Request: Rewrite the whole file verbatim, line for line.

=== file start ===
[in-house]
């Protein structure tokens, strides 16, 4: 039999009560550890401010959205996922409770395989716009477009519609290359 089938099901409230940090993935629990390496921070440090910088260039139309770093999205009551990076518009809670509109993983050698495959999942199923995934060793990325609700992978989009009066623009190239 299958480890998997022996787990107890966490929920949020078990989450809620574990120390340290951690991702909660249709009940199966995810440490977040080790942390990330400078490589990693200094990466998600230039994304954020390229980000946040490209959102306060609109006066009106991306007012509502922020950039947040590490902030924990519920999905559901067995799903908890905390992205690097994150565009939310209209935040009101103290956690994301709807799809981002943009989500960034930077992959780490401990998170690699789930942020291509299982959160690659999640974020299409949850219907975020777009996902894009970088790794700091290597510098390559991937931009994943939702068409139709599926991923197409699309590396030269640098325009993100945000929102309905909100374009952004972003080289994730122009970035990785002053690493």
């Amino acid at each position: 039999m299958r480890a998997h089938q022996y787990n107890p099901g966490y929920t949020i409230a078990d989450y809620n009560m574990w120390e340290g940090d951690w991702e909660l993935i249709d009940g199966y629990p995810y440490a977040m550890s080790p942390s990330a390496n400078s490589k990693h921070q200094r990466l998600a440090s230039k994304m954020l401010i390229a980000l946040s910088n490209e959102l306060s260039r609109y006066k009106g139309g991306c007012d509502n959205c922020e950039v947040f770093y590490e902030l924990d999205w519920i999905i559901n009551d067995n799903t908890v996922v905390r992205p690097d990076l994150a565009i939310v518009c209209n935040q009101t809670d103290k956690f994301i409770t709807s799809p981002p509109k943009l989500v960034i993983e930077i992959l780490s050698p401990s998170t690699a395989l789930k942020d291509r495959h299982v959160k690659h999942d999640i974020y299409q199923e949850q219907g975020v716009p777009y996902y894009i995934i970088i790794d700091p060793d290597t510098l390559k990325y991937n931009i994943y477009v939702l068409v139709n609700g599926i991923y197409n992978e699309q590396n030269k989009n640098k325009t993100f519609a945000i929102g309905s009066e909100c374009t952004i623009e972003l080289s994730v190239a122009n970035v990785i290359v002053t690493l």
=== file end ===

[in-house]
């Protein structure tokens, strides 16, 4: 039999009560550890401010959205996922409770395989716009477009519609290359 089938099901409230940090993935629990390496921070440090910088260039139309770093999205009551990076518009809670509109993983050698495959999942199923995934060793990325609700992978989009009066623009190239 299958480890998997022996787990107890966490929920949020078990989450809620574990120390340290951690991702909660249709009940199966995810440490977040080790942390990330400078490589990693200094990466998600230039994304954020390229980000946040490209959102306060609109006066009106991306007012509502922020950039947040590490902030924990519920999905559901067995799903908890905390992205690097994150565009939310209209935040009101103290956690994301709807799809981002943009989500960034930077992959780490401990998170690699789930942020291509299982959160690659999640974020299409949850219907975020777009996902894009970088790794700091290597510098390559991937931009994943939702068409139709599926991923197409699309590396030269640098325009993100945000929102309905909100374009952004972003080289994730122009970035990785002053690493």
């Amino acid at each position: 039999m299958r480890a998997h089938q022996y787990n107890p099901g966490y929920t949020i409230a078990d989450y809620n009560m574990w120390e340290g940090d951690w991702e909660l993935i249709d009940g199966y629990p995810y440490a977040m550890s080790p942390s990330a390496n400078s490589k990693h921070q200094r990466l998600a440090s230039k994304m954020l401010i390229a980000l946040s910088n490209e959102l306060s260039r609109y006066k009106g139309g991306c007012d509502n959205c922020e950039v947040f770093y590490e902030l924990d999205w519920i999905i559901n009551d067995n799903t908890v996922v905390r992205p690097d990076l994150a565009i939310v518009c209209n935040q009101t809670d103290k956690f994301i409770t709807s799809p981002p509109k943009l989500v960034i993983e930077i992959l780490s050698p401990s998170t690699a395989l789930k942020d291509r495959h299982v959160k690659h999942d999640i974020y299409q199923e949850q219907g975020v716009p777009y996902y894009i995934i970088i790794d700091p060793d290597t510098l390559k990325y991937n931009i994943y477009v939702l068409v139709n609700g599926i991923y197409n992978e699309q590396n030269k989009n640098k325009t993100f519609a945000i929102g309905s009066e909100c374009t952004i623009e972003l080289s994730v190239a122009n970035v990785i290359v002053t690493l």